Thyme - Thymus vulgaris (Labiatae - Lamiaceae, Mint family)

Characteristics and uses:

Thyme is an evergreen herb with small, aromatic leaves, for culinary, medicinal and ornamental uses. It is an "improved" cultivated form of the wild thyme of the mountains of European countries bordering on the Mediterranean, as well of Asia and North Africa. It grows as a perennial and, cultivated in hot, sunny location, gives the best of flavour. Flowers are small, white or pink, produced in late spring or summers. Thyme is sold both fresh, in bunches of sprigs, and dried. Thyme, as the relative oregano, retains its flavour on drying better than many other herbs. Thyme herb is packed with numerous health benefiting phyto-nutrients, vitamins and mineral, essential for optimum health and wellness. Its leaves are one of the richest sources of iron, potassium, manganese, magnesium, selenium, calcium. But they are also a rich source of many important vitamins (A, B complex -beta carotene-, C, E, K, and folic acid. 1997 Herb of the year.


It is uncertain. One theory says the name thyme, in its Greek form, was first given to the plant by the Greeks as a derivative of the word "thymòs" which meant "breath", but also "to fumigate": they used it as incense; or coming from the Greek word "thumus" (courage, bravery), or from "thymon" (perfumed). Another theory says the name derives from the Egyptian word "tham" (an ointment used for embalming).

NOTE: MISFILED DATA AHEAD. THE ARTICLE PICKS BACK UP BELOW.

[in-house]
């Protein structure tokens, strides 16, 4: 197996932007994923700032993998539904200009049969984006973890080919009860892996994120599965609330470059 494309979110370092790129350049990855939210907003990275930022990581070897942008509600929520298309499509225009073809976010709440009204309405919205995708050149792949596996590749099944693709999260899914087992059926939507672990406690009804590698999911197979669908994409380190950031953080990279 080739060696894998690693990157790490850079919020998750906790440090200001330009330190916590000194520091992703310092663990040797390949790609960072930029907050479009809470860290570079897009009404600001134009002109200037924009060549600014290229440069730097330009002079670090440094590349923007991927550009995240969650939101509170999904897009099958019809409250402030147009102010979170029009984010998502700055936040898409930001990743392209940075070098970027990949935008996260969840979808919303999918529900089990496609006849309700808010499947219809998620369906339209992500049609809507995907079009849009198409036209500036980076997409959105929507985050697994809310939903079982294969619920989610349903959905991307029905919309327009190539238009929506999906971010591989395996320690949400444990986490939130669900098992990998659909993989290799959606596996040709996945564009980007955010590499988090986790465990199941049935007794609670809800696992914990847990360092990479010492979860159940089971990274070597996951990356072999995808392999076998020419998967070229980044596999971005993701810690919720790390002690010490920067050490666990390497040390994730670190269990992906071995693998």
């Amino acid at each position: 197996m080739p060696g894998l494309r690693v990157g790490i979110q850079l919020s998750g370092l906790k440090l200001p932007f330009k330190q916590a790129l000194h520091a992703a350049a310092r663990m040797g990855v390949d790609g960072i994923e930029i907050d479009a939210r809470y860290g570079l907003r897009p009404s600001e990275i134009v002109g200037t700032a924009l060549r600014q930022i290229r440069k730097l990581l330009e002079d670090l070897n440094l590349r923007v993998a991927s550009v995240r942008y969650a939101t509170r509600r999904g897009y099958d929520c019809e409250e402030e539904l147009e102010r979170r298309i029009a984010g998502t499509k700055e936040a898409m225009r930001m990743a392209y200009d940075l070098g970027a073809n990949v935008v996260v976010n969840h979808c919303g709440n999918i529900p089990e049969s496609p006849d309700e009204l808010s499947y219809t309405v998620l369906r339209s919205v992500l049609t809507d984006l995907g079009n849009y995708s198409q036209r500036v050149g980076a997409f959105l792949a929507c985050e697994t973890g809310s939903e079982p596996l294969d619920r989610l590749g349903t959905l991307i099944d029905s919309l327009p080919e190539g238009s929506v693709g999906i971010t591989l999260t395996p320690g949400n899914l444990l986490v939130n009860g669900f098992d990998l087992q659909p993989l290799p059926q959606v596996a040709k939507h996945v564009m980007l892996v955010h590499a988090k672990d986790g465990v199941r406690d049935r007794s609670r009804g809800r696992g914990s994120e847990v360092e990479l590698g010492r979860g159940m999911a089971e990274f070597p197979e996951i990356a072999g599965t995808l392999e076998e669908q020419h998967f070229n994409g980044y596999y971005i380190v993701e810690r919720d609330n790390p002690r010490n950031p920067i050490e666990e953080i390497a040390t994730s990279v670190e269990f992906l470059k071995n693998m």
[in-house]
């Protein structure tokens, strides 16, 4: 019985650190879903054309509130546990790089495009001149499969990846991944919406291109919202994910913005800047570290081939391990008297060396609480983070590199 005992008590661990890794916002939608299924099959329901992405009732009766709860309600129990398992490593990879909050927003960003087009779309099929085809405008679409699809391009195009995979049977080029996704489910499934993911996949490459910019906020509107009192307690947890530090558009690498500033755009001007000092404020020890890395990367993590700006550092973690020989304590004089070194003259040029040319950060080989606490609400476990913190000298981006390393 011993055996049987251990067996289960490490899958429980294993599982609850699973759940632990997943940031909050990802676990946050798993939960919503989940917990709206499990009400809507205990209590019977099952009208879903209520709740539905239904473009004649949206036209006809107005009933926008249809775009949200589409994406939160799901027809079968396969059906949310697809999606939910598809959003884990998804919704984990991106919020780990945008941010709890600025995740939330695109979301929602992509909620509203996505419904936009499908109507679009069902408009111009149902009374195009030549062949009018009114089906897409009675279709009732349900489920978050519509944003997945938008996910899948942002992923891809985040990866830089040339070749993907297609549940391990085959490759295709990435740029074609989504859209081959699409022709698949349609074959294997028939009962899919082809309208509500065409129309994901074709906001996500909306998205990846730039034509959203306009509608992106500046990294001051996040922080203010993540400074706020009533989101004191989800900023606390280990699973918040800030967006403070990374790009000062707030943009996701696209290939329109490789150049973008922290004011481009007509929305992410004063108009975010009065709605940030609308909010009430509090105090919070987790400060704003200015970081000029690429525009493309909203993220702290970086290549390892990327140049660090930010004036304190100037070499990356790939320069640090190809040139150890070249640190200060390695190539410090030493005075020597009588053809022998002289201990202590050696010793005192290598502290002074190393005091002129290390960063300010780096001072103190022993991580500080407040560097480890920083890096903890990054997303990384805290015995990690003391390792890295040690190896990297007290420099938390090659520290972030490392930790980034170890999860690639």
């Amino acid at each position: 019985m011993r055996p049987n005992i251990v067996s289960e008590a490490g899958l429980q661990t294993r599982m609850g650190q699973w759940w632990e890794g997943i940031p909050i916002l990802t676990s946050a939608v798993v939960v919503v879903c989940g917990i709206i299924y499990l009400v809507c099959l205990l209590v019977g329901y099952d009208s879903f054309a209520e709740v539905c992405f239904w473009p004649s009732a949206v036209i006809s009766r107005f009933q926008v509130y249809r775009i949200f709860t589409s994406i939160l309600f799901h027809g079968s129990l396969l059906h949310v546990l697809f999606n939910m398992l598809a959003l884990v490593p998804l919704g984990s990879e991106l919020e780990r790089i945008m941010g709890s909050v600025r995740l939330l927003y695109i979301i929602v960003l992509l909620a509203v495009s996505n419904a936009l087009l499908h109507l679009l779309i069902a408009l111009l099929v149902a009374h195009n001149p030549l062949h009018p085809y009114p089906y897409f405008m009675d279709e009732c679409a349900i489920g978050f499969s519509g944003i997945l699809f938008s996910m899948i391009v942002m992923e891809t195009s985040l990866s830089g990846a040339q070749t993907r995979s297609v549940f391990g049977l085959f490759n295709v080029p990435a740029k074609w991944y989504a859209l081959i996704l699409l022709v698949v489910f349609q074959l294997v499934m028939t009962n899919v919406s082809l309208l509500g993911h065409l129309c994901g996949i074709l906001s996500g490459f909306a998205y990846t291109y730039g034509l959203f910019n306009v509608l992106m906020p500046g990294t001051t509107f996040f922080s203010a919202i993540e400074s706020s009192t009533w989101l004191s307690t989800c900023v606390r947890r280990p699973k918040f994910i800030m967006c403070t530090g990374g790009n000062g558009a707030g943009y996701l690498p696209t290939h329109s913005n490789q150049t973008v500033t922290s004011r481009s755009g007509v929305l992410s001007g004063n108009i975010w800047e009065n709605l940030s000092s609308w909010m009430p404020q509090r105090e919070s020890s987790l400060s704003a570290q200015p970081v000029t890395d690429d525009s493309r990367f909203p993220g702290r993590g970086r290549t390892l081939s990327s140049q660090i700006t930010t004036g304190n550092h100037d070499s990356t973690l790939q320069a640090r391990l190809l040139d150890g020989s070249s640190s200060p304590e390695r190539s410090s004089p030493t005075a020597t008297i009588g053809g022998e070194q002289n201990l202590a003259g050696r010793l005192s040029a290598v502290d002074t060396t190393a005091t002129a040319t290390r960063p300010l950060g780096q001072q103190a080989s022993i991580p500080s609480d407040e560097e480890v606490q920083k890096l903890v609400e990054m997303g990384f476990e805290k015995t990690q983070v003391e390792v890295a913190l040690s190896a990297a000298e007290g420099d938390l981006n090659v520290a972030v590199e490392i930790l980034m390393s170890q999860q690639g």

Other uses:

Essential oil of thyme contains thymol, an antiseptic and antifungal. A tea made by infusing the herb in water can be used for coughs and bronchitis. The affection of bees for thyme is well known: thyme honey has a really fine flavour. History and folklore: The ancient Greek used it in their baths and burnt it as incense in their temples: they believed it was a source of courage. Romans used it to purify their rooms, and to give an aromatic flavour to liqueurs and cheese. In Middle Ages it aided sleep and warded off nightmares, when placed beneath pillows. In the language of flowers it means courage, happiness, thriftiness, activity.

***** Erbe Matte cannot take any responsibility for any adverse effects from the use of plants. Always seek advice from a professional before using a plant medicinally*****

**** We carefully dry thyme stems when they are crisp, at the first bloom; after they are dried out, we remove the leaves and flowers by sliding our fingers down each stem. ****